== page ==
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Foreign Ministry Spokesperson Lu Kang's Regular Press Conference on May 28, 2019


Q: The media yesterday quoted China's Ambassador to Palestine saying that China would not be attending the meeting organized by the United States on financial aids for the Palestinians to be held in Bahrain in June. Can you confirm and explain why not?

A: I am not aware of that and China has not received a formal invitation to the meeting. But I am sure you know that the Chinese government's position on the question of Palestine is clear and consistent. We believe that international consensus and principles including the "two-state solution", relevant UN resolutions, the principle of "land for peace" and the Arab Peace Initiative should be adhered to. The international community should keep up efforts to promote peace, try its best to build consensus and ensure that the voice and propositions of parties concerned, especially Palestine, are heeded.

Q: We noted that the fifth China-US Governors Forum concluded in Lexington, Kentucky on May 24. Could you share more information with us?

A: Indeed, this forum attracted much attention in both China and the US and the number of participants was quite high. Just like you said, the fifth China-US Governors Forum was successfully held in Lexington, Kentucky from May 23 to 24. It was a lively and fruitful forum. Under the theme of "toward a better future for China-US relations", many events were organized. About 400 delegates attended the forum, consisting of, from the Chinese side, leaders from the CPAFFC, Chongqing Municipality, Shaanxi Province, Jiangxi Province, Gansu Province and the Chinese Embassy in the US, and from the US side, leaders from the Department of Education and 19 states, including Kentucky, Tennessee, Colorado, Michigan, Washington, etc.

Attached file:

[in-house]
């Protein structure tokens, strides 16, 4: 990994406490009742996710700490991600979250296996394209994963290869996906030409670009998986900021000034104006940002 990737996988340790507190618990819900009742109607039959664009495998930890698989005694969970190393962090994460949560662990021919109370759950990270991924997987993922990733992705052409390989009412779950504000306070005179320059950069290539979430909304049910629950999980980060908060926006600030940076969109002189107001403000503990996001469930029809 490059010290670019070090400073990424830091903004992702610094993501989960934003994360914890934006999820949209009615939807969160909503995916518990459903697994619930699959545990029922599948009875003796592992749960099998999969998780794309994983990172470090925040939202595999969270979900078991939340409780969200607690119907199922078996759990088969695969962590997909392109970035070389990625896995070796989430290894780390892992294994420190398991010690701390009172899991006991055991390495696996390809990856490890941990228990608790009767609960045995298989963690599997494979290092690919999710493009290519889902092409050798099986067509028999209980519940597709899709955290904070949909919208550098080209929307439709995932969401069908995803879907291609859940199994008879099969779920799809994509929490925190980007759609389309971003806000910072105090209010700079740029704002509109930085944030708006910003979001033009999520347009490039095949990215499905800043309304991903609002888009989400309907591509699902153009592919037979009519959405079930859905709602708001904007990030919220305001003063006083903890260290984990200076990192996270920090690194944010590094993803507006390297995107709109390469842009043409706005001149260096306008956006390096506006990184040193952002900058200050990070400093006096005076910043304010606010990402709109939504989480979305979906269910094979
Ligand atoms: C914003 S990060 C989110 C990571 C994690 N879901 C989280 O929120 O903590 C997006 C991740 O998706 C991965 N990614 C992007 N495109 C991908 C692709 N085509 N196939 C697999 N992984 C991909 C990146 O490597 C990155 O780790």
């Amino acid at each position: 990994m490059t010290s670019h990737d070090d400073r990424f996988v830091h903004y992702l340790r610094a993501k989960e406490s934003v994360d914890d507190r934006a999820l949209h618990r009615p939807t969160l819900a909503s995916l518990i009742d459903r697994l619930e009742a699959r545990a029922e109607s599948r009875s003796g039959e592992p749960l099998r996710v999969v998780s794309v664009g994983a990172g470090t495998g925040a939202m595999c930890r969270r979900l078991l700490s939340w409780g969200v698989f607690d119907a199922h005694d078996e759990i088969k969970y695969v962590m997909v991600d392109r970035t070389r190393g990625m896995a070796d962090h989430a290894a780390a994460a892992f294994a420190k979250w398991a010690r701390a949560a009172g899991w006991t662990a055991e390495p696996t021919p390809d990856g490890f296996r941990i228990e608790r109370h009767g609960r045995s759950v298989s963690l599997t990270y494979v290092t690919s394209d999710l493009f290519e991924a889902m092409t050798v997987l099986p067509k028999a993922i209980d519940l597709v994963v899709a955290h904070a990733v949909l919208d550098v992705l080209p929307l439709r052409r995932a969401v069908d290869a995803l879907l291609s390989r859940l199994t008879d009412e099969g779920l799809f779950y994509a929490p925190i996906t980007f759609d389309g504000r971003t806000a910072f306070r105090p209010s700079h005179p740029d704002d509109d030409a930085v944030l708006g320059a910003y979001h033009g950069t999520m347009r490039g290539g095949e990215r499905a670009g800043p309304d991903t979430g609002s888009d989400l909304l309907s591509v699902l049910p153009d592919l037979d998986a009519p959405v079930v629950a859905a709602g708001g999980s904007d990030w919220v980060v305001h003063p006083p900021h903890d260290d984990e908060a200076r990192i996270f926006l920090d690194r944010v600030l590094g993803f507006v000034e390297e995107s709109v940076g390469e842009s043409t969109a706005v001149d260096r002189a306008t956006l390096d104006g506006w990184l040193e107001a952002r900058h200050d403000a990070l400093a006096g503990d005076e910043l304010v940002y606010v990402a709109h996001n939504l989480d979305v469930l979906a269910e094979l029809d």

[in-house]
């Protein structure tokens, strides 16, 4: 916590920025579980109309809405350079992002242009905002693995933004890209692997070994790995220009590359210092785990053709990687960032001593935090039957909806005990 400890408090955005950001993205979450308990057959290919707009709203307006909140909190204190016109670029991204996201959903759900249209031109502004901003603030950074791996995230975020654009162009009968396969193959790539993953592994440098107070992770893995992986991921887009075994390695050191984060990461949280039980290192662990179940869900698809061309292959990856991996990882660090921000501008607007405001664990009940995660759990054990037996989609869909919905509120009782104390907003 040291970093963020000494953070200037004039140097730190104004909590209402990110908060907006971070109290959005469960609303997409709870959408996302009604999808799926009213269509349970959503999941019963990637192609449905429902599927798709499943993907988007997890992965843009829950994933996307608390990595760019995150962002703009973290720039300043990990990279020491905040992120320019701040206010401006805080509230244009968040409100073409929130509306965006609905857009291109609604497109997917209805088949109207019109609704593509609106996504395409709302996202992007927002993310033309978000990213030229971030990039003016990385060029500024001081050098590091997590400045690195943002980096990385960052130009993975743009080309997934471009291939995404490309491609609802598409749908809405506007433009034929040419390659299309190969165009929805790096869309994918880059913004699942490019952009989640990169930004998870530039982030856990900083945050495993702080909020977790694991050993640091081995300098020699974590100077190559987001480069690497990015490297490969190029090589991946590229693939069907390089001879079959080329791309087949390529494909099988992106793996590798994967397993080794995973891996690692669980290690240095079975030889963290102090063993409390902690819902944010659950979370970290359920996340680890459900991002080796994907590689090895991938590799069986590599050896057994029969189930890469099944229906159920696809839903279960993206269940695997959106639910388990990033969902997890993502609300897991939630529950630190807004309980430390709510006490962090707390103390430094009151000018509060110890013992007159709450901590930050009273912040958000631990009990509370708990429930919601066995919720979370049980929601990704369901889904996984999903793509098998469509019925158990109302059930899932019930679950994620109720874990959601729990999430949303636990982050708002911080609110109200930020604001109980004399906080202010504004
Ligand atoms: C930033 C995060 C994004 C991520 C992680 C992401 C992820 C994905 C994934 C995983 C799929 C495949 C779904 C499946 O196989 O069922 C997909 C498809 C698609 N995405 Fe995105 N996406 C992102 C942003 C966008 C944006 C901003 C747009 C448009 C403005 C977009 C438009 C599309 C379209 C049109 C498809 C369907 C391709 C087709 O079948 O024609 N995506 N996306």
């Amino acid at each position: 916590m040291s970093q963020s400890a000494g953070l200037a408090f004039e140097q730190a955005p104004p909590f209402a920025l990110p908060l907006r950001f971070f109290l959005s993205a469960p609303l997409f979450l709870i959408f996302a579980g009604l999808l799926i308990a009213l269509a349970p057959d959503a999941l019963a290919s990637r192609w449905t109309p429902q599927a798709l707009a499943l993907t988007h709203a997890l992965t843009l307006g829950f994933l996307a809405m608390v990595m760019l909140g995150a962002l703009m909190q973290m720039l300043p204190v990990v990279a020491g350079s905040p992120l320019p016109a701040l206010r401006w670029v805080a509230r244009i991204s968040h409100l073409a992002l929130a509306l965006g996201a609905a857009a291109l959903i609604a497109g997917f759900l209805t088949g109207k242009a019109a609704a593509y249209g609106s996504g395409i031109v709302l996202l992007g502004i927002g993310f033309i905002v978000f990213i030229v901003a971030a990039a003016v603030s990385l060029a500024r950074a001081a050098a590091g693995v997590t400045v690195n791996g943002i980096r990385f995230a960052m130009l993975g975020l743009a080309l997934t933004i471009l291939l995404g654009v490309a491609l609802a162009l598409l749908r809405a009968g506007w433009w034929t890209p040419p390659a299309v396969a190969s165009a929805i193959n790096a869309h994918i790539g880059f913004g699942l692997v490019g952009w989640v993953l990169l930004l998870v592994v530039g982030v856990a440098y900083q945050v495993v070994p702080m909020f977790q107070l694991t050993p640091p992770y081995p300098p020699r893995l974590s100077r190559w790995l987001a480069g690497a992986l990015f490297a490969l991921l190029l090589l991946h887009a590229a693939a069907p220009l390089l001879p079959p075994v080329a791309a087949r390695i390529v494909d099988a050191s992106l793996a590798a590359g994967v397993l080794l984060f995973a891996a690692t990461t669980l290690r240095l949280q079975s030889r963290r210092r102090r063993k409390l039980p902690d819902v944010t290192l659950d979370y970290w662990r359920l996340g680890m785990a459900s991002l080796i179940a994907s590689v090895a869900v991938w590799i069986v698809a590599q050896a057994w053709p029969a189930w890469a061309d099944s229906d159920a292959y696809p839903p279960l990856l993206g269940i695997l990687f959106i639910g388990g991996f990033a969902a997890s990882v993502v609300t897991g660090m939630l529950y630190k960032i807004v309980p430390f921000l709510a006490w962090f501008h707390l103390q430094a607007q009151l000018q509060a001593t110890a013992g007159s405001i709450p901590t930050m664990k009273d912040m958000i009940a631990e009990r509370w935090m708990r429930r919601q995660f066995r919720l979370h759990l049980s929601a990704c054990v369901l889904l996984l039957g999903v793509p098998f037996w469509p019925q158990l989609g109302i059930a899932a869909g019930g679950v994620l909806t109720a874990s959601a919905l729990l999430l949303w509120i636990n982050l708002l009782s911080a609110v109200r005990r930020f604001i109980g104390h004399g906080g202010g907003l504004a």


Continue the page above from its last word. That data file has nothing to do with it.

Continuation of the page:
Delegates focused on such areas as trade, investment, education, culture, advanced manufacturing and infrastructure and had in-depth discussions on how to promote the sound and steady development of China-US relations through sub-national exchange and cooperation. Sub-national governments, businesses and education institutions signed a series of deals on enhancing friendly relations and strengthening cooperation in agriculture, energy and education. Local officials and business leaders from the US emphasized in their speeches the importance of China-US relations, voiced support for exchange and cooperation between local governments and other sectors, and called for a proper settlement of differences and friction to ensure the steady development of the bilateral relationship.

The active participation of both sides shows once again that exchange and cooperation is a shared aspiration and invincible trend. We stand ready to work with the US for greater benefits to our peoples by deepening sub-national and across-the-board exchange and cooperation.

Q: A Chinese delegation attended the ministerial meeting of the 75th session of UN Economic and Social Commission for Asia and the Pacific (ESCAP), which was held from May 27 to 28 in Bangkok, Thailand. How do you view this meeting?

A: ESCAP is the most influential UN agency for regional economic and social development. The theme for this year's session is "empowering people and ensuring inclusiveness and equality". Assistant Foreign Minister Zhang Jun attended the meeting as head of the Chinese delegation, participated in the discussions of all agenda items and elaborated on China's position on important issues.